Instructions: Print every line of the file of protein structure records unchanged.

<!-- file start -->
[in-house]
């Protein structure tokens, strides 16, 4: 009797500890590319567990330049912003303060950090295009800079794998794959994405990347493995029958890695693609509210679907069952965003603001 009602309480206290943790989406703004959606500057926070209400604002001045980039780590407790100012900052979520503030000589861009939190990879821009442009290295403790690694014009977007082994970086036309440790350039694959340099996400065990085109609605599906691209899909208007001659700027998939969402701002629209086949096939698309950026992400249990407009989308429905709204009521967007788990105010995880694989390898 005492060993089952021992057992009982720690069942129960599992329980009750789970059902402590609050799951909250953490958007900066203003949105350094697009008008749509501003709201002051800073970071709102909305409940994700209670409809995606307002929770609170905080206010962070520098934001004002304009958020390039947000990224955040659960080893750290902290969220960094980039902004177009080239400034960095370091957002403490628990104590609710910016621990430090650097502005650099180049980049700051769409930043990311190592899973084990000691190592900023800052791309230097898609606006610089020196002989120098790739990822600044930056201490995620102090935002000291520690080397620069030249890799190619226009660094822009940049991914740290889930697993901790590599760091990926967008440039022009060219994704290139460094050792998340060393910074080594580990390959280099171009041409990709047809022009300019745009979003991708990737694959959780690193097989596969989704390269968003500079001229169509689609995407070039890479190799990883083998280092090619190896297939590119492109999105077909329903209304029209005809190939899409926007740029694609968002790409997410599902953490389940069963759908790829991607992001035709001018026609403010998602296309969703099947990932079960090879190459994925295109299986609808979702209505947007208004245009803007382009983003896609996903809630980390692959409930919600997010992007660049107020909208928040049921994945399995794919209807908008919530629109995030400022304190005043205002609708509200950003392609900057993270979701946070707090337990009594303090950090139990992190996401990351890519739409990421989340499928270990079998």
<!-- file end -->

[in-house]
């Protein structure tokens, strides 16, 4: 009797500890590319567990330049912003303060950090295009800079794998794959994405990347493995029958890695693609509210679907069952965003603001 009602309480206290943790989406703004959606500057926070209400604002001045980039780590407790100012900052979520503030000589861009939190990879821009442009290295403790690694014009977007082994970086036309440790350039694959340099996400065990085109609605599906691209899909208007001659700027998939969402701002629209086949096939698309950026992400249990407009989308429905709204009521967007788990105010995880694989390898 005492060993089952021992057992009982720690069942129960599992329980009750789970059902402590609050799951909250953490958007900066203003949105350094697009008008749509501003709201002051800073970071709102909305409940994700209670409809995606307002929770609170905080206010962070520098934001004002304009958020390039947000990224955040659960080893750290902290969220960094980039902004177009080239400034960095370091957002403490628990104590609710910016621990430090650097502005650099180049980049700051769409930043990311190592899973084990000691190592900023800052791309230097898609606006610089020196002989120098790739990822600044930056201490995620102090935002000291520690080397620069030249890799190619226009660094822009940049991914740290889930697993901790590599760091990926967008440039022009060219994704290139460094050792998340060393910074080594580990390959280099171009041409990709047809022009300019745009979003991708990737694959959780690193097989596969989704390269968003500079001229169509689609995407070039890479190799990883083998280092090619190896297939590119492109999105077909329903209304029209005809190939899409926007740029694609968002790409997410599902953490389940069963759908790829991607992001035709001018026609403010998602296309969703099947990932079960090879190459994925295109299986609808979702209505947007208004245009803007382009983003896609996903809630980390692959409930919600997010992007660049107020909208928040049921994945399995794919209807908008919530629109995030400022304190005043205002609708509200950003392609900057993270979701946070707090337990009594303090950090139990992190996401990351890519739409990421989340499928270990079998």